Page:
If the general manager is let go before the final game is played, that's probably not a good sign.
If there's a wrenching transition at the very peak of the organizational chart, there just may have been better days.
If a team finishes with the worst record in the Major Leagues, well, you get the idea
And if all of that happens to the same team in the same year, you've got your 2015 Phillies, who finally pulled the curtain down on one of the longest seasons in recent memory Sunday with a 7-2 win over the Marlins at Citizens Bank Park.
At least that allowed them to avoid losing 100 games in a season for the first time since 1961.
Change can be unsettling. Change can be tumultuous. Change can also be necessary and, in the long run, helpful. Which is where the Phillies are now, hoping all they've endured has prepared them to begin turning around what has been a breathtaking plunge since winning 102 games just four years ago.
Just a year ago, when the Phillies closed out a last-place finish with a 2-1 home loss to the Braves, the public posture of the front office was still that they hoped to be a contender each and every year. Some of what has happened since could have been anticipated then. Much couldn't have.
Jimmy Rollins, the best shortstop the franchise has ever employed, was traded to the Dodgers a week before Christmas. That was the signal that the rebuilding process was beginning. Cole Hamels, arguably the best left-handed starter the team ever developed, went to the Rangers at the non-waiver Trade Deadline. A few weeks later, their best second baseman ever, Chase Utley went to the Dodgers.
Ryne Sandberg's decision to step down as manager in June was shocking. The decision not to extend the contract of general manager Ruben Amaro Jr. wasn't ... except for the part where Amaro was widely praised for the haul of prospects he was able to get in return for trading his veterans. The hiring of Andy McPhail as club president returned stability to the upper echelons of the power structure. So did John Middleton's emergence as the strong, clear voice of the ownership group.
Long-term predictions are a Hail Mary pass at best. But here's a look at three areas that should get a lot of attention before pitchers and catchers once again report to Clearwater, Fla., next Spring Training.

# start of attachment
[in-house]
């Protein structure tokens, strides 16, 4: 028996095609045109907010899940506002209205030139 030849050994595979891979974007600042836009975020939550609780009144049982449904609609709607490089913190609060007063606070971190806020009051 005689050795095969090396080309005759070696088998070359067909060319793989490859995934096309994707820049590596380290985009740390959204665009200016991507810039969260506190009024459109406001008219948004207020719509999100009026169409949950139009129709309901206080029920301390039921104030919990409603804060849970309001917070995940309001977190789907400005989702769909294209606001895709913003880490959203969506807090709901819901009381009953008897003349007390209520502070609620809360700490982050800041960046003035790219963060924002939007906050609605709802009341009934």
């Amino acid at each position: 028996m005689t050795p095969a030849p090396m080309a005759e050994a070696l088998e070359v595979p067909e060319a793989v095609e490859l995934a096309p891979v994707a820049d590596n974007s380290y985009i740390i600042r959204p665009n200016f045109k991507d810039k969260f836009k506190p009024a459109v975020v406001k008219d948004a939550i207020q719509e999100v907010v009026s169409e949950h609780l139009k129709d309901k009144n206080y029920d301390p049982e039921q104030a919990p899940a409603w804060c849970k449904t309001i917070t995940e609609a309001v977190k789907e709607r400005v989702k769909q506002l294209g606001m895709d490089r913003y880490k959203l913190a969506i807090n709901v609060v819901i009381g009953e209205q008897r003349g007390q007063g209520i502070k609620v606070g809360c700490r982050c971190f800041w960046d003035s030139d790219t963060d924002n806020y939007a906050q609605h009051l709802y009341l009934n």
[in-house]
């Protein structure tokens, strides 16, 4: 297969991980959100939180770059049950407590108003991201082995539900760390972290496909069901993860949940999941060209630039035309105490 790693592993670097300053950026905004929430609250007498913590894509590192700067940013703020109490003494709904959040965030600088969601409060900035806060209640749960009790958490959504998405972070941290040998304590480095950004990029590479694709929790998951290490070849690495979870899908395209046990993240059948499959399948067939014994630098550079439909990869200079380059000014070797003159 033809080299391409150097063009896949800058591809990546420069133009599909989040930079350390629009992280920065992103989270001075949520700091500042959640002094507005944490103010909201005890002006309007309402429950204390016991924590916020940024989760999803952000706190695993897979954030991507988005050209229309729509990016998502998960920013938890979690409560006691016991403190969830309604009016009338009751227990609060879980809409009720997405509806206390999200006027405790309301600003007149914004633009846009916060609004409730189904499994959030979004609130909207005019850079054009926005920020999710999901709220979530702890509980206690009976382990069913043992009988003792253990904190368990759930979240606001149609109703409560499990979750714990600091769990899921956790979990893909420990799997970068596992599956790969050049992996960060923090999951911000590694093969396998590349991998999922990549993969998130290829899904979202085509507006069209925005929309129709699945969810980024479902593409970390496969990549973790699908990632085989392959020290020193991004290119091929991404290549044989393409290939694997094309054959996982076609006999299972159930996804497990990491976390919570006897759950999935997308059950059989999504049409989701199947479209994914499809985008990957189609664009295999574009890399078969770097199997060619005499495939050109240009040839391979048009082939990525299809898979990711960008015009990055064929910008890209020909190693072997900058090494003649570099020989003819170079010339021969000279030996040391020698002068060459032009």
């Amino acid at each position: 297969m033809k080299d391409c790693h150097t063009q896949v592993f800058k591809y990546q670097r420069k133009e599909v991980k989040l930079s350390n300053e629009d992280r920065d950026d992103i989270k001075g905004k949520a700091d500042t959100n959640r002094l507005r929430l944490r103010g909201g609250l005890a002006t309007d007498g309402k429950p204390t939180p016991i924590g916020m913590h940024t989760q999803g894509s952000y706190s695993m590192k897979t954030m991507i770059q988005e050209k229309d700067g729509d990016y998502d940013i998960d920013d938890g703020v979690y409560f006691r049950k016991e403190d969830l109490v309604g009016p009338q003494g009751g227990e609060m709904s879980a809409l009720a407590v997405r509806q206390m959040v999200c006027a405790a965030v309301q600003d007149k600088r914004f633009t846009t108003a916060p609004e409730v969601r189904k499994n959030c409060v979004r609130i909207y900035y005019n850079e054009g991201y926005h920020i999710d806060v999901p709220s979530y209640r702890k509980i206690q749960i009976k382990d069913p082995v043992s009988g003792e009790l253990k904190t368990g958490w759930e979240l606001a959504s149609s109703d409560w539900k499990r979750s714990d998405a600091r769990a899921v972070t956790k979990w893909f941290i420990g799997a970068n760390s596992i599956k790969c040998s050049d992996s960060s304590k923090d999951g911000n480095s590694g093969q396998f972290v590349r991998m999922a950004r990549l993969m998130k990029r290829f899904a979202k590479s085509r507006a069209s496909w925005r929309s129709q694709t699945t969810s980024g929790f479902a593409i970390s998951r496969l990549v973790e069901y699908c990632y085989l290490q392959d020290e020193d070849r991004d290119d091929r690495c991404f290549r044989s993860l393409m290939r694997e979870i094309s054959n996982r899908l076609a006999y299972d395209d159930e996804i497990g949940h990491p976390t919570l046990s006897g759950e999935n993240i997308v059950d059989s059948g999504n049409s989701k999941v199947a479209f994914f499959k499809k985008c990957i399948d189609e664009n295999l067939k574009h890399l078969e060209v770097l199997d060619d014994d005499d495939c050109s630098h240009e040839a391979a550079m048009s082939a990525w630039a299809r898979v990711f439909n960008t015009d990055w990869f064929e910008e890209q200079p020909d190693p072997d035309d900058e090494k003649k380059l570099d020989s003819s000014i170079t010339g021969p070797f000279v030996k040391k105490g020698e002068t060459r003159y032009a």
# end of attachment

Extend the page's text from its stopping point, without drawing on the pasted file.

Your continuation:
• Clubhouse chemistry. When Pat Gillick was general manager, he always tried to talk to a player face-to-face before trading for or signing him as a free agent. The Hall of Fame executive wanted to gauge whether the guy's personality would be a good fit.
In recent years, the Phillies seemed to drift away from that approach. Talent often appeared to trump other concerns. Which is not to suggest that signing Jonathan Papelbon, to name one example, is the only reason the Phillies struggled. But when the tide turned, his response too often was to complain that he hadn't come here to lose or to make a lewd gesture in response to being booed. Not exactly the kind of guy you'd want in a foxhole with you. Amaro did McPhail and the next general manager a huge favor by convincing the Nationals to take Papelbon at the deadline.
Conversely, that's a great reason to bring outfielder Jeff Francoeur and infielder Andres Blanco back.
• Officially, the front office hasn't ruled out the possibility of a Ryan Howard and Darin Ruf platoon at first base next season. Just looking at the numbers, especially Ruf against left-handed pitching, it makes sense.
Realistically, however, it's time to move on. Howard obviously wasn't happy splitting time this season. And even if he bounced back and put up huge numbers, so what? He turns 36 next month and the Phillies need to search for long term solutions.
• For starters. If the 2016 season started tomorrow, the only two starting pitchers currently employed by the Phillies who could be penciled into the rotation with some assurance are rookies Aaron Nola and Jerad Eickhoff.
That's why interim general manager Scott Proefrock said Sunday that signing at least a couple veterans was a priority, along with adding bullpen depth, and that he expects to have some payroll flexibility to accomplish that. "Pitching is first and foremost," he said. Interestingly, he didn't rule out the possibility of adding an upper-tier starter, if the right guy is available, to take pressure of the youngsters.
It's been a tough season. But that doesn't mean it was a wasted one. Opportunities were presented to unproven youngsters and many impressed. Rule 5 draft pick Odubel Herrera. The double-play combination of Freddy Galvis and Cesar Hernandez. Catcher Cameron Rupp. Outfielder Aaron Altherr. Ken Giles seamlessly replaced Papelbon as closer. Nola and Eickhoff.
Top prospects such as shortstop J.P. Crawford and catcher Andrew Knapp are also progressing through the system.
Against that backdrop, manager Pete Mackanin was asked if there was any way he could view this season a success.
"No. We don't want to lose. We want to win," he said. "But there are a lot of positives that came out of this."
A lot went awry during the season that ended Sunday in Philadelphia. Now the Phillies have to try to build on the things that went right.